Luminor, whose aim is to become a fully digital financial services provider in the next couple of years, has created the Agile Delivery Unit, to focus on quick and effective, agile modernisation and upscale of IT developments and delivery capabilities. This unit will be led by Jon White, whose 30 years of experience include successful agile leadership at Skype.
“Our ambition is to become the best financial services provider for Baltic businesses and people with an entrepreneurial mind-set. The most suitable way to take into account the changing business environment is through the Agile approach, which focuses on organizational change and understanding the complexities that come with it,” said Luminor Chief Transformation Officer Indrek Heinloo.
“Jon White has successfully implemented and led agile model in different companies and various places in the world for nearly ten years. I’m really happy that he has decided to bring his rich and relevant background to Luminor so that we can achieve our goals,” added Heinloo.
“I decided to join Luminor because it presents a fascinating challenge and the opportunity to make a real difference. In today’s fast-paced world, where competition is strong and customers are becoming increasingly demanding, Luminor will need to react faster to changing market conditions and at the same time learn quickly and adapt to ‘delight’ our customers. Agile constantly concentrates on gathering feedback in order to learn and deliver regular, incremental value to our customers,” explained White.
“I can’t wait to get started and help Luminor achieve its goals!” added White.
In his career Jon has successfully led the Skype for Windows Agile transformation in Estonia and London, and more recently at the Canada-based loyalty management company, Aimia.
His career has spanned multiple countries, including the UK, Estonia, Bulgaria and Malaysia and companies such as AT&T, Software AG, Skype and Microsoft.
Jon White, a former Skype and Microsoft head of IT development, joined Luminor on 25 June to lead the Agile Delivery Unit. But what does the word Agile mean and what we can we expect from Jon?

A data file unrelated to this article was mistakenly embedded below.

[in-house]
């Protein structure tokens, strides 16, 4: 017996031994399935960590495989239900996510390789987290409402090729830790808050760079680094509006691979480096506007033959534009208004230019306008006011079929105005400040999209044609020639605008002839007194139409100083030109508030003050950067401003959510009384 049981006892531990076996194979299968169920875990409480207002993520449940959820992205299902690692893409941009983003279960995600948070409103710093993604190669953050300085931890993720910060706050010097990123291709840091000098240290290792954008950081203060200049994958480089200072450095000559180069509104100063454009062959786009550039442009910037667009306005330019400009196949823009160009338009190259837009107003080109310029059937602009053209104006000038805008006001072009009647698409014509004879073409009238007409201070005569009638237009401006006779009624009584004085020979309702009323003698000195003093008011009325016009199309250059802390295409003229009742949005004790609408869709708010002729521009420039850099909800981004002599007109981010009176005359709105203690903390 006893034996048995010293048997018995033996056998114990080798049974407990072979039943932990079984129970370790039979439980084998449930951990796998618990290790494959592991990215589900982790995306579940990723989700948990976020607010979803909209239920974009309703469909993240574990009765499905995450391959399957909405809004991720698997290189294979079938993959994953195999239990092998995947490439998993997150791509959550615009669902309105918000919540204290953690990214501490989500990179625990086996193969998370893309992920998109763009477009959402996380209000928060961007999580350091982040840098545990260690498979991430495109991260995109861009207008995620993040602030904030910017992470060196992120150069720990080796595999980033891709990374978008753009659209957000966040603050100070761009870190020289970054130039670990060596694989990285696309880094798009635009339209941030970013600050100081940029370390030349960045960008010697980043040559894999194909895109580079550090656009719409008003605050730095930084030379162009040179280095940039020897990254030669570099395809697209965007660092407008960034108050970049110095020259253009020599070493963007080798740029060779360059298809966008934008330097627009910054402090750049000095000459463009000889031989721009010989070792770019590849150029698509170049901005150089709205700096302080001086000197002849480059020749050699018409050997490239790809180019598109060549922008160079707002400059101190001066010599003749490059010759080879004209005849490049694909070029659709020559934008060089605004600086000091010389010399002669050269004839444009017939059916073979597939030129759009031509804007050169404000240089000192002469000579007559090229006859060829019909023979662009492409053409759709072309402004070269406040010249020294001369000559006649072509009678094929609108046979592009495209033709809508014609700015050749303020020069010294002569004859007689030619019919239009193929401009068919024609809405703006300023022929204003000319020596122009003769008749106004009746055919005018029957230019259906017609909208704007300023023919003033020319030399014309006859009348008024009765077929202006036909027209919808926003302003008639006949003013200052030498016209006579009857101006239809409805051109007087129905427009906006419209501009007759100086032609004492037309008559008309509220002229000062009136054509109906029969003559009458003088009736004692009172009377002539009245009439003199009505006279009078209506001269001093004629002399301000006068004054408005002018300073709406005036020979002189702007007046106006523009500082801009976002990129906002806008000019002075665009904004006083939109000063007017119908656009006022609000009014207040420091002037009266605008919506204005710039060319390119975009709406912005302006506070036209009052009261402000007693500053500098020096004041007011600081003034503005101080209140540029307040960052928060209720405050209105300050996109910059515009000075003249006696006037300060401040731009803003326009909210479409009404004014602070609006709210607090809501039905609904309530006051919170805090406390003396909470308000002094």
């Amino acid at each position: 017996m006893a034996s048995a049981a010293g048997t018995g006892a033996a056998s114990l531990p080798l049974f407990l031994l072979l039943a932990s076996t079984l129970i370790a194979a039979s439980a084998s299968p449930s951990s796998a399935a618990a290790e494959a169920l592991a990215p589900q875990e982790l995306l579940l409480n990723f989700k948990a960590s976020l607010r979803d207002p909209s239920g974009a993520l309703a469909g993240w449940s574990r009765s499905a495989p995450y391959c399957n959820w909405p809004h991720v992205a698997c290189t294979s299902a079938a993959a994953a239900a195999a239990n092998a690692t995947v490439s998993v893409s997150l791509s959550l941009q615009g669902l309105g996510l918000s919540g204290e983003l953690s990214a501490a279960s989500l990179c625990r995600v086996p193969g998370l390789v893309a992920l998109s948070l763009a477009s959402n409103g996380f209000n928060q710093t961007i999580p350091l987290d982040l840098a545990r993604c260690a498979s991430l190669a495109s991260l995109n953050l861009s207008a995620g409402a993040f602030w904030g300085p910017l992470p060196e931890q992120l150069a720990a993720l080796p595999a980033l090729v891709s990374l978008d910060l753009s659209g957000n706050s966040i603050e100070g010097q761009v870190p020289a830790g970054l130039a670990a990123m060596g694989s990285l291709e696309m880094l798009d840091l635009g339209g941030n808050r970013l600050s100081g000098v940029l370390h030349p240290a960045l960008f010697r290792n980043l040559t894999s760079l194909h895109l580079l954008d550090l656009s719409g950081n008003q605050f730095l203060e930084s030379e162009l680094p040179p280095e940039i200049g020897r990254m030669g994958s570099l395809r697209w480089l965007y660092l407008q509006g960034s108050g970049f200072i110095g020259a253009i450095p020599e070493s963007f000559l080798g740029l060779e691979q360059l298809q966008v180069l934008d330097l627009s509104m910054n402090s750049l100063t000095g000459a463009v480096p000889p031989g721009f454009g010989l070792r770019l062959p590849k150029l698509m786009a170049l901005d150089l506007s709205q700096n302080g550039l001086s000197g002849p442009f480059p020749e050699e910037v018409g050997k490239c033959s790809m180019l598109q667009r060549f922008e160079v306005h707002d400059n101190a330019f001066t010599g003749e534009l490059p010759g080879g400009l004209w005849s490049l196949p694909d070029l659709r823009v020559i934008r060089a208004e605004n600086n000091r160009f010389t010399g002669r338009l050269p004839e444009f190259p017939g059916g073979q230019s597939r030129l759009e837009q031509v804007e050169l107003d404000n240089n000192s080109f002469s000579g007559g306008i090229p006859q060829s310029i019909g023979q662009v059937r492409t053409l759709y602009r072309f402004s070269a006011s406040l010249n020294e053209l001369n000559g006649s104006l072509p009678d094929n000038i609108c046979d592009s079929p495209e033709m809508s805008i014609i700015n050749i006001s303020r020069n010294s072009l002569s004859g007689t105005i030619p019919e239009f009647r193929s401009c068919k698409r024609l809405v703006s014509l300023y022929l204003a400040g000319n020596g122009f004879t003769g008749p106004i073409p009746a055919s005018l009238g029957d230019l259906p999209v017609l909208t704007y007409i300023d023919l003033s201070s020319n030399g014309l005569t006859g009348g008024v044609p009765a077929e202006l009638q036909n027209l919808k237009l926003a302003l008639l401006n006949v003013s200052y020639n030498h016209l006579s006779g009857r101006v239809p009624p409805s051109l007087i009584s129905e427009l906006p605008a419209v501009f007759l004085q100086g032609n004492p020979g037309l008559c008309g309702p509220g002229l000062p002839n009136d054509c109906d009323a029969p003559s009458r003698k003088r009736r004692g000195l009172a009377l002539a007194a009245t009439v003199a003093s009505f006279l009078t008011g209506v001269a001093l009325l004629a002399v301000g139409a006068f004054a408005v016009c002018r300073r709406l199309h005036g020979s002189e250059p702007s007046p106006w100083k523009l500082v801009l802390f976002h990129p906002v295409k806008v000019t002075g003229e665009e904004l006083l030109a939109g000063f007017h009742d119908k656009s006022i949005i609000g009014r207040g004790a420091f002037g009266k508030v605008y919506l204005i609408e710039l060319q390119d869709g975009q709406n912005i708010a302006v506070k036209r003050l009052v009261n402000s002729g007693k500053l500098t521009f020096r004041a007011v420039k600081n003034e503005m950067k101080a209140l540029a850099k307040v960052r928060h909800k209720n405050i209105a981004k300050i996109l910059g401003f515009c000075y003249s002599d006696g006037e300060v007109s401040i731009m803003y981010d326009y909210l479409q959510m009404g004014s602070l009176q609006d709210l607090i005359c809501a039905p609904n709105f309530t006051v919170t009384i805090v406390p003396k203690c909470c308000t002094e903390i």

Agile – spelled with a capital A – dates back decades and refers to a core philosophy and set of principles for focusing on organizational change and understanding the complexities that come with it. It also establishes core principles for developing and building better software and connecting it to business agility. Digital transformation is driving change across companies large and small, realizing that their best bet for achieving business agility is to take the best of Agile and apply it across the entire organization. Moreover, the first step in Agile transformation is moving away from traditional hierarchical organizational models to small, self-organizing teams. In short – there is no place in Agile for bureaucracy.
Q: Jon, you have quite extensive experience and you have lead well-known organizations’ transformation to Agile. Why is change so important for adopting Agile?
Jon: In today’s fast-paced world, where competition is strong and customers are becoming increasingly demanding, we need to be able to react faster to changing market conditions, but at the same time learn quickly and adapt to “delight” our customers. The change is much more about mindset and understanding that at the heart of what we call Agile is simply the recognition that we must constantly gather feedback in order to learn and deliver regular, incremental value to our customers.